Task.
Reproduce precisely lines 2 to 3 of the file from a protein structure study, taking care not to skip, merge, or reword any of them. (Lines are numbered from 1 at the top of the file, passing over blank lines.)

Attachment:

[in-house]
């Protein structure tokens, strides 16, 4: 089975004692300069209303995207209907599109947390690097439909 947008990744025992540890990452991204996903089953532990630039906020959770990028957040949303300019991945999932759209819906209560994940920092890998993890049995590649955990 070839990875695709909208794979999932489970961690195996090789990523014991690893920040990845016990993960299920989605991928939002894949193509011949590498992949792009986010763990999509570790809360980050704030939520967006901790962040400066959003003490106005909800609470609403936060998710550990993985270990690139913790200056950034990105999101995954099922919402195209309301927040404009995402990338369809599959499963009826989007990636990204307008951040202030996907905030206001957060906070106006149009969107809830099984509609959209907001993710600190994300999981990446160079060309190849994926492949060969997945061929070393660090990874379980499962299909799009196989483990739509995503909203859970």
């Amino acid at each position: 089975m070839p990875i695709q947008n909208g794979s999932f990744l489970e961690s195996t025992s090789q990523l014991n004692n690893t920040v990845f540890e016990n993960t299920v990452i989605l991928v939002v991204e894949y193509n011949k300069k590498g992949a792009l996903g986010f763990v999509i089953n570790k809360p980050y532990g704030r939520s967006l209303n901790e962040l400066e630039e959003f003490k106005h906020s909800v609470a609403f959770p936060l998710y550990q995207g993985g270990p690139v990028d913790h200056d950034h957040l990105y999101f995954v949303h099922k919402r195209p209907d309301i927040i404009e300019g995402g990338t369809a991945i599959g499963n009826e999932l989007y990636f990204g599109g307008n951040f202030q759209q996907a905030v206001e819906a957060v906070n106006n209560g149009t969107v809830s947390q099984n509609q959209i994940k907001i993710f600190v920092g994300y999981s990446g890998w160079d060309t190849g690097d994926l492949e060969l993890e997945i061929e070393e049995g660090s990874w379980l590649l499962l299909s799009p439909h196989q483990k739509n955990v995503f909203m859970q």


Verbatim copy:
């Protein structure tokens, strides 16, 4: 089975004692300069209303995207209907599109947390690097439909 947008990744025992540890990452991204996903089953532990630039906020959770990028957040949303300019991945999932759209819906209560994940920092890998993890049995590649955990 070839990875695709909208794979999932489970961690195996090789990523014991690893920040990845016990993960299920989605991928939002894949193509011949590498992949792009986010763990999509570790809360980050704030939520967006901790962040400066959003003490106005909800609470609403936060998710550990993985270990690139913790200056950034990105999101995954099922919402195209309301927040404009995402990338369809599959499963009826989007990636990204307008951040202030996907905030206001957060906070106006149009969107809830099984509609959209907001993710600190994300999981990446160079060309190849994926492949060969997945061929070393660090990874379980499962299909799009196989483990739509995503909203859970």
């Amino acid at each position: 089975m070839p990875i695709q947008n909208g794979s999932f990744l489970e961690s195996t025992s090789q990523l014991n004692n690893t920040v990845f540890e016990n993960t299920v990452i989605l991928v939002v991204e894949y193509n011949k300069k590498g992949a792009l996903g986010f763990v999509i089953n570790k809360p980050y532990g704030r939520s967006l209303n901790e962040l400066e630039e959003f003490k106005h906020s909800v609470a609403f959770p936060l998710y550990q995207g993985g270990p690139v990028d913790h200056d950034h957040l990105y999101f995954v949303h099922k919402r195209p209907d309301i927040i404009e300019g995402g990338t369809a991945i599959g499963n009826e999932l989007y990636f990204g599109g307008n951040f202030q759209q996907a905030v206001e819906a957060v906070n106006n209560g149009t969107v809830s947390q099984n509609q959209i994940k907001i993710f600190v920092g994300y999981s990446g890998w160079d060309t190849g690097d994926l492949e060969l993890e997945i061929e070393e049995g660090s990874w379980l590649l499962l299909s799009p439909h196989q483990k739509n955990v995503f909203m859970q």